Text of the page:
Transferring modules built prior to Sitefinity 3.6 to the new backend architecture: Breaking Control Panel modes into Views

Transferring modules built prior to Sitefinity 3.6 to the new backend architecture: Breaking Control Panel modes into Views

April 21, 2009 0 Comments

The content you're reading is getting on in years
This post is on the older side and its content may be out of date.
Be sure to visit our blogs homepage for our latest news, updates and information.

[This post is part of the developer's manual preview published on this blog. You can find temporary TOC here.]

 

As we have stated in the Overview of this topic, our first task is to break Control Panel modes into Views. Whereas ControlPanel modes used to be only the enumeration on which we used to create (hide or show) different controls, with Views we are actually going to create a separate control (View) for each of these modes.

 

Let us examine this task on the Sitefinity built-in Lists module. In the old implementation we used to have following enumeration representing various modes of the Lists module ControlPanel:
        /// <summary>Represents the display mode of the <see cref="ControlPanel"/>. </summary> 
        public enum DisplayMode 
        { 
            /// <summary>Displays all lists.</summary> 
            AllLists, 
            /// <summary>Displays a single list and all of its items.</summary> 
            ViewList, 
            /// <summary>Adds a new list.</summary> 
            NewList, 
            /// <summary>Edits an existing list.</summary> 
            EditList, 
            /// <summary>Adds a new item.</summary> 
            NewItem, 
            /// <summary>Edits an existing item.</summary> 
            EditItem, 
            /// <summary>Manages permissions of the lists module</summary> 
            Permissions 
        } 
 
Then, depending on the currently selected mode we would create the user interface in the CreateChildControls method, which used to look like this:
            switch (this.mode) 
            { 
                case DisplayMode.AllLists: 
                    this.CreateAllLists(); 
                    break
                case DisplayMode.NewList: 
                case DisplayMode.EditList: 
                case DisplayMode.ViewList: 
                case DisplayMode.NewItem: 
                case DisplayMode.EditItem: 
                    this.CreateListView(); 
                    break
                case DisplayMode.Permissions:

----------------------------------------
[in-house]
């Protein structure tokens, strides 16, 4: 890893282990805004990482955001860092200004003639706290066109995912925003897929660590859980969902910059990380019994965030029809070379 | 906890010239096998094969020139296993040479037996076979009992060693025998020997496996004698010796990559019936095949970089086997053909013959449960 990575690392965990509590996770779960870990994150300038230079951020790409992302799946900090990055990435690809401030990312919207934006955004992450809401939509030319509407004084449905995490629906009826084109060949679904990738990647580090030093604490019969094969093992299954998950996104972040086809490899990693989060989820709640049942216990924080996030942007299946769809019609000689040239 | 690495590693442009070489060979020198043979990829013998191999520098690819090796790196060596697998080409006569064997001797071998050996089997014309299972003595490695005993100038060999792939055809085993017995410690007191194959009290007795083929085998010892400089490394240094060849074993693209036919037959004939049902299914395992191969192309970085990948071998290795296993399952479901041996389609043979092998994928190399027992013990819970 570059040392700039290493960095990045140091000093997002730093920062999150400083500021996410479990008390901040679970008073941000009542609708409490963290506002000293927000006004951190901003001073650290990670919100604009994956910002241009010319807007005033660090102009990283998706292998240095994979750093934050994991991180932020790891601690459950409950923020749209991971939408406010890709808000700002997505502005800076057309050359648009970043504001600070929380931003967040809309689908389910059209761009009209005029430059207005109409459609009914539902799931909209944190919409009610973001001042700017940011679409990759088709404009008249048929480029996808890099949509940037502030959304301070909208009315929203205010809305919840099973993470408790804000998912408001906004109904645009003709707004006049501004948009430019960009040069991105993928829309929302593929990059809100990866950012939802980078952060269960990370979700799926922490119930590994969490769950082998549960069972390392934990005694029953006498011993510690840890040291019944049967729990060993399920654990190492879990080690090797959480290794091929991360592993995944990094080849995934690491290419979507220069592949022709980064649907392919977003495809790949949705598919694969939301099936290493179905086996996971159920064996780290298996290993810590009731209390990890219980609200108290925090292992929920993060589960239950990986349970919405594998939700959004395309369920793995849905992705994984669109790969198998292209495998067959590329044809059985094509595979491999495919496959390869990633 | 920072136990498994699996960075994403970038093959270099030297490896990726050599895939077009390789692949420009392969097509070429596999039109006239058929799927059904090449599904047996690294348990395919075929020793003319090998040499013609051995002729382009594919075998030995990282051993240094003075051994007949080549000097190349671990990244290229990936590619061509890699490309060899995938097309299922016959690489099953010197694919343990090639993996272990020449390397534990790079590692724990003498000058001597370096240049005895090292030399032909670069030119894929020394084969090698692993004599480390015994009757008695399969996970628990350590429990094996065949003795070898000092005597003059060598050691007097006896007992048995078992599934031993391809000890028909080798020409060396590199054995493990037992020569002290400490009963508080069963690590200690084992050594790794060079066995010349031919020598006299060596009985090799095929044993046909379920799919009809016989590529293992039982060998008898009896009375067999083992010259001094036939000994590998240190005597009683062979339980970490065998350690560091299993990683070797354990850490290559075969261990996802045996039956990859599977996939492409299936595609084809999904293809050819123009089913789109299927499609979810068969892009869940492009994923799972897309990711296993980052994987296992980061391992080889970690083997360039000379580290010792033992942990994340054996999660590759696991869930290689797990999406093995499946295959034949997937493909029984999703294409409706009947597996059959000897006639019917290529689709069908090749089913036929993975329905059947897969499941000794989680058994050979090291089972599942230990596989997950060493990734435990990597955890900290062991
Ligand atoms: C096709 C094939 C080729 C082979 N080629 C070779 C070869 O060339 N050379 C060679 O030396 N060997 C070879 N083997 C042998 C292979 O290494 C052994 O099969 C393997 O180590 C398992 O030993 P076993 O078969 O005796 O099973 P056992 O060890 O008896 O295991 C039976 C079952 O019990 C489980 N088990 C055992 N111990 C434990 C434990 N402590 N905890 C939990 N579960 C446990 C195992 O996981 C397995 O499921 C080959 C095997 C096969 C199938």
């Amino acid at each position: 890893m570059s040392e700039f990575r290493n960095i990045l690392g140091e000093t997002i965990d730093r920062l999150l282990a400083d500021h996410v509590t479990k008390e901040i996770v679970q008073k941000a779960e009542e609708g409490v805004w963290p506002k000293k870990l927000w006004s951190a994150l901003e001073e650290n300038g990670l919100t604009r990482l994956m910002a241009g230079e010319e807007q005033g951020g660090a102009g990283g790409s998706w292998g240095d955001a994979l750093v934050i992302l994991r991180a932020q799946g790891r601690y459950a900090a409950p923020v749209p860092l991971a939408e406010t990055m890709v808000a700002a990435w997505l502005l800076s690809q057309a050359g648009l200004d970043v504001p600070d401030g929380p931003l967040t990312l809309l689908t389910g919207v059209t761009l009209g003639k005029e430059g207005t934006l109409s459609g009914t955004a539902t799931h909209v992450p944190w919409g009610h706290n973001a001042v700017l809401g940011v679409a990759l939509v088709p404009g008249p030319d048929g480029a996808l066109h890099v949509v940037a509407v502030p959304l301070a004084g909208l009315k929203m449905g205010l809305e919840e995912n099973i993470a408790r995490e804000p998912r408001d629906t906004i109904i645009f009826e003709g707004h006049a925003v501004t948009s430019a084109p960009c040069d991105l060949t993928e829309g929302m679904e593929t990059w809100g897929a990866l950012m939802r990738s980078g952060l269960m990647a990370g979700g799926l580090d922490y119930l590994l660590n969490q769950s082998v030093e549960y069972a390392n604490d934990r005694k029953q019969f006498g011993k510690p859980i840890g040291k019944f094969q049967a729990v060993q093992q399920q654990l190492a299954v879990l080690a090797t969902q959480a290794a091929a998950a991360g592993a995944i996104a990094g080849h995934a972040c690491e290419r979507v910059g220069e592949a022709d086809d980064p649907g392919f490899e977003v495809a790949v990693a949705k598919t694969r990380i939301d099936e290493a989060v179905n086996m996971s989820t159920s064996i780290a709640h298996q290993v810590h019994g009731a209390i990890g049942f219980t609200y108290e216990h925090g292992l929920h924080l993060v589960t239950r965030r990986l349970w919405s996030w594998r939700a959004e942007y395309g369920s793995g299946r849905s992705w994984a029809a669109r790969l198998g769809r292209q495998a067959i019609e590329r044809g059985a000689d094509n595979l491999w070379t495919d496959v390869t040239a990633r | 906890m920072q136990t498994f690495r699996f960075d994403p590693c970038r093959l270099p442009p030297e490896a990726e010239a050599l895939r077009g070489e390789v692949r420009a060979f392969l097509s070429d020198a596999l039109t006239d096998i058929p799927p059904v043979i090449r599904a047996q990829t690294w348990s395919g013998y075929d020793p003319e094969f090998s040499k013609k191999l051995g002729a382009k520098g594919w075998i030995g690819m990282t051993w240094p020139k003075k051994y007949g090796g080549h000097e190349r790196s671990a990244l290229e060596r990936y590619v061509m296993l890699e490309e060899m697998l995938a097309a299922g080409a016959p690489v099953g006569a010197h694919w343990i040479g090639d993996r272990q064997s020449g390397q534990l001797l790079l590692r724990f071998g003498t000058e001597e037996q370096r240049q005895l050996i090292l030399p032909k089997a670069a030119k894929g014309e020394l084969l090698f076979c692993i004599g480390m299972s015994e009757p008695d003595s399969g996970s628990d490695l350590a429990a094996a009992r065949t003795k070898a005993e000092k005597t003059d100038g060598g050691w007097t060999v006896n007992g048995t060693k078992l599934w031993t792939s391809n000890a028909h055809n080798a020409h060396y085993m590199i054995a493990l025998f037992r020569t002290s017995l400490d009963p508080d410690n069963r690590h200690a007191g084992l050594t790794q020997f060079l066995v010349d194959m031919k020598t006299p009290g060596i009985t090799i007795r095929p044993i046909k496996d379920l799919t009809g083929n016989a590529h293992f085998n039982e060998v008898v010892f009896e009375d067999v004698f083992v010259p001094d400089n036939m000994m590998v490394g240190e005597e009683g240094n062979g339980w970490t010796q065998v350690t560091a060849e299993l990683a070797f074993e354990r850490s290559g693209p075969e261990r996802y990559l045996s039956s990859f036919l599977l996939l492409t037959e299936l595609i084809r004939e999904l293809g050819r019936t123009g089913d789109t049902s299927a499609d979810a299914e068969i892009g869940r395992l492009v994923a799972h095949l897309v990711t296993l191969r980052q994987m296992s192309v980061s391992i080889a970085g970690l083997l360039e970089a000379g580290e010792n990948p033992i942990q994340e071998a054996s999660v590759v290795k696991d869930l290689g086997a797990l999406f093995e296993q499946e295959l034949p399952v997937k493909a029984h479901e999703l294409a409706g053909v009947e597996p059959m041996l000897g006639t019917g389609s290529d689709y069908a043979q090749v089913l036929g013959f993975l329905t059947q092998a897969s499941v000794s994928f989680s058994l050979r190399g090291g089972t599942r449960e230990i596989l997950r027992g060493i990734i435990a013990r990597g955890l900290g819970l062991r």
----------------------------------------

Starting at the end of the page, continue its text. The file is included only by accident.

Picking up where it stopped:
this.CreatePermissionsView(perm.CheckDemand(CrudRights.ChangePermissions)); 
                    break
            } 
 
With further conditioning implemented in the CreateAllLists, CreateListView and CreatePermissionsView methods.

 

So, the first order of business is to create Views for each of the modes ControlPanel had. By doing that, we’ve ended up with following Views in the new implementation of the Lists module:

  • AllListsView
  • ListEdit
  • ListInsert
  • ListItemEdit
  • ListItemInsert
  • ListItemsAll
  • ListsAll
  • PermissionsView

You can see that the Views are following the modes very closely in their functionality and intention.

 

Now, that the Views have been created, new Sitefinity backend architecture will take care of all these conditions that we used to have to implement in order to always display correct UI. Once the Views are defined, we need to separate the ControlPanel template into a separate template for each View and finally move the event handlers and methods of ControlPanel to their respective Views.

 

With the Views separated, we can follow the instructions described in articles “What are Views?” and “Adding Views to ControlPanel” to wire up all the Views together into a module hierarchy.

progress-logo

The Progress Guys

View all posts from The Progress Guys on the Progress blog. Connect with us about all things application development and deployment, data integration and digital business.

Comments
Comments are disabled in preview mode.
Topics
 
 
Latest Stories in
Your Inbox
Subscribe
More From Progress
d12fcc0bdb669b804e7f71198c9619a7
5 Questions Automakers Should Ask to Improve Asset Uptime
Download Whitepaper
 
SF_MQ_WCM
2018 Gartner Magic Quadrant Web Content Management (WCM)
Download Whitepaper
 
What-Serverless-Means-For-Enterprice-Apps-Kinvey
What Serverless Means for Enterprise Apps
Watch Webinar